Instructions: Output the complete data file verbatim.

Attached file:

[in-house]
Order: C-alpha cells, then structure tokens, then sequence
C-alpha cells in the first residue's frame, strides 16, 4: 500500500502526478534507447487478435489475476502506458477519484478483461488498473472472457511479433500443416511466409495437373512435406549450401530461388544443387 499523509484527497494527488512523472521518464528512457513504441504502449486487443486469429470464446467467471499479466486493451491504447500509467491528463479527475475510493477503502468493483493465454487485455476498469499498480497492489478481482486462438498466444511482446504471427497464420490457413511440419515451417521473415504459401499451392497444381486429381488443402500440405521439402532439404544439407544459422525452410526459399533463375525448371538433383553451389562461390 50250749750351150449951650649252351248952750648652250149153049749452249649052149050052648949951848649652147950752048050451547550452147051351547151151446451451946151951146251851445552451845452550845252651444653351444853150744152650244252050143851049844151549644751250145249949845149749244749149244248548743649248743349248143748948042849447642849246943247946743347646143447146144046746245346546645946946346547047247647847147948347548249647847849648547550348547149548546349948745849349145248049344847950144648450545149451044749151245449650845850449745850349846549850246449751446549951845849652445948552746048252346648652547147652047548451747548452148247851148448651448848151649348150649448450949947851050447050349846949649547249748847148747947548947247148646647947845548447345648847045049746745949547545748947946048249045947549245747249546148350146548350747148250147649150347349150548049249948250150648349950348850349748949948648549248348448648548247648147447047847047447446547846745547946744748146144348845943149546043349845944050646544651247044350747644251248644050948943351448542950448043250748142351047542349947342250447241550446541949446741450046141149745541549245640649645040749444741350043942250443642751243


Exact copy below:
[in-house]
Order: C-alpha cells, then structure tokens, then sequence
C-alpha cells in the first residue's frame, strides 16, 4: 500500500502526478534507447487478435489475476502506458477519484478483461488498473472472457511479433500443416511466409495437373512435406549450401530461388544443387 499523509484527497494527488512523472521518464528512457513504441504502449486487443486469429470464446467467471499479466486493451491504447500509467491528463479527475475510493477503502468493483493465454487485455476498469499498480497492489478481482486462438498466444511482446504471427497464420490457413511440419515451417521473415504459401499451392497444381486429381488443402500440405521439402532439404544439407544459422525452410526459399533463375525448371538433383553451389562461390 50250749750351150449951650649252351248952750648652250149153049749452249649052149050052648949951848649652147950752048050451547550452147051351547151151446451451946151951146251851445552451845452550845252651444653351444853150744152650244252050143851049844151549644751250145249949845149749244749149244248548743649248743349248143748948042849447642849246943247946743347646143447146144046746245346546645946946346547047247647847147948347548249647847849648547550348547149548546349948745849349145248049344847950144648450545149451044749151245449650845850449745850349846549850246449751446549951845849652445948552746048252346648652547147652047548451747548452148247851148448651448848151649348150649448450949947851050447050349846949649547249748847148747947548947247148646647947845548447345648847045049746745949547545748947946048249045947549245747249546148350146548350747148250147649150347349150548049249948250150648349950348850349748949948648549248348448648548247648147447047847047447446547846745547946744748146144348845943149546043349845944050646544651247044350747644251248644050948943351448542950448043250748142351047542349947342250447241550446541949446741450046141149745541549245640649645040749444741350043942250443642751243